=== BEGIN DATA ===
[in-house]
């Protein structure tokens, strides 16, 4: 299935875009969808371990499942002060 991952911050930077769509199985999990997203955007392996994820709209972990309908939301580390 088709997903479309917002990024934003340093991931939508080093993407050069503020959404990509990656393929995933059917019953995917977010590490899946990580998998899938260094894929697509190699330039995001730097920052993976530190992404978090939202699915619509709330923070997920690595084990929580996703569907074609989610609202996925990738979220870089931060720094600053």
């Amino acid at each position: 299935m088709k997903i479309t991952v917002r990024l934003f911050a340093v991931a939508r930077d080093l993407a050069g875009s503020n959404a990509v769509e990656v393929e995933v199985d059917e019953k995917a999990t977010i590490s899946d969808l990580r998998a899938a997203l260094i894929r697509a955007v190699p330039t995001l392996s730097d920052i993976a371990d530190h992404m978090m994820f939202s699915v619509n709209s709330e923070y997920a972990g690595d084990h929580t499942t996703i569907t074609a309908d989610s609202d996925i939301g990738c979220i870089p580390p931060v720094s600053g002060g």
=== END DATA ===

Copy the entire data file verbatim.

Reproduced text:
[in-house]
């Protein structure tokens, strides 16, 4: 299935875009969808371990499942002060 991952911050930077769509199985999990997203955007392996994820709209972990309908939301580390 088709997903479309917002990024934003340093991931939508080093993407050069503020959404990509990656393929995933059917019953995917977010590490899946990580998998899938260094894929697509190699330039995001730097920052993976530190992404978090939202699915619509709330923070997920690595084990929580996703569907074609989610609202996925990738979220870089931060720094600053």
């Amino acid at each position: 299935m088709k997903i479309t991952v917002r990024l934003f911050a340093v991931a939508r930077d080093l993407a050069g875009s503020n959404a990509v769509e990656v393929e995933v199985d059917e019953k995917a999990t977010i590490s899946d969808l990580r998998a899938a997203l260094i894929r697509a955007v190699p330039t995001l392996s730097d920052i993976a371990d530190h992404m978090m994820f939202s699915v619509n709209s709330e923070y997920a972990g690595d084990h929580t499942t996703i569907t074609a309908d989610s609202d996925i939301g990738c979220i870089p580390p931060v720094s600053g002060g």